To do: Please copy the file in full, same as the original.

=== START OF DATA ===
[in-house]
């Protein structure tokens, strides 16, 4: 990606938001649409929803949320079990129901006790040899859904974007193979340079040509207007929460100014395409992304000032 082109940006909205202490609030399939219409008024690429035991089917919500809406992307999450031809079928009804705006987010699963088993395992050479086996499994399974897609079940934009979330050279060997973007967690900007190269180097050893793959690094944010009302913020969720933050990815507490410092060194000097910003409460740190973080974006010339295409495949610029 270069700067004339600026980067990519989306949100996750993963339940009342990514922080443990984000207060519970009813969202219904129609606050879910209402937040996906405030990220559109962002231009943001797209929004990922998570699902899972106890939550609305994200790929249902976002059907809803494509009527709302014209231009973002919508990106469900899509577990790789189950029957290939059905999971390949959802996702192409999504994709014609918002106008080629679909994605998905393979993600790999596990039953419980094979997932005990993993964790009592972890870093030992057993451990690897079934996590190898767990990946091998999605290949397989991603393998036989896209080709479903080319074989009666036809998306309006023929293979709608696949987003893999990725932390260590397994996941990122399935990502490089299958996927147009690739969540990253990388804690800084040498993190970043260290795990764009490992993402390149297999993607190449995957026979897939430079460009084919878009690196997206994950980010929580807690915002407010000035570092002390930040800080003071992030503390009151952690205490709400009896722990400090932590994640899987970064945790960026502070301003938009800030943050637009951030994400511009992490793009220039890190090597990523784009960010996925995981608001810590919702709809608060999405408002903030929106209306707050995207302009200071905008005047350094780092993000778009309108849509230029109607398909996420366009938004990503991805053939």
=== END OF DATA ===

[in-house]
């Protein structure tokens, strides 16, 4: 990606938001649409929803949320079990129901006790040899859904974007193979340079040509207007929460100014395409992304000032 082109940006909205202490609030399939219409008024690429035991089917919500809406992307999450031809079928009804705006987010699963088993395992050479086996499994399974897609079940934009979330050279060997973007967690900007190269180097050893793959690094944010009302913020969720933050990815507490410092060194000097910003409460740190973080974006010339295409495949610029 270069700067004339600026980067990519989306949100996750993963339940009342990514922080443990984000207060519970009813969202219904129609606050879910209402937040996906405030990220559109962002231009943001797209929004990922998570699902899972106890939550609305994200790929249902976002059907809803494509009527709302014209231009973002919508990106469900899509577990790789189950029957290939059905999971390949959802996702192409999504994709014609918002106008080629679909994605998905393979993600790999596990039953419980094979997932005990993993964790009592972890870093030992057993451990690897079934996590190898767990990946091998999605290949397989991603393998036989896209080709479903080319074989009666036809998306309006023929293979709608696949987003893999990725932390260590397994996941990122399935990502490089299958996927147009690739969540990253990388804690800084040498993190970043260290795990764009490992993402390149297999993607190449995957026979897939430079460009084919878009690196997206994950980010929580807690915002407010000035570092002390930040800080003071992030503390009151952690205490709400009896722990400090932590994640899987970064945790960026502070301003938009800030943050637009951030994400511009992490793009220039890190090597990523784009960010996925995981608001810590919702709809608060999405408002903030929106209306707050995207302009200071905008005047350094780092993000778009309108849509230029109607398909996420366009938004990503991805053939």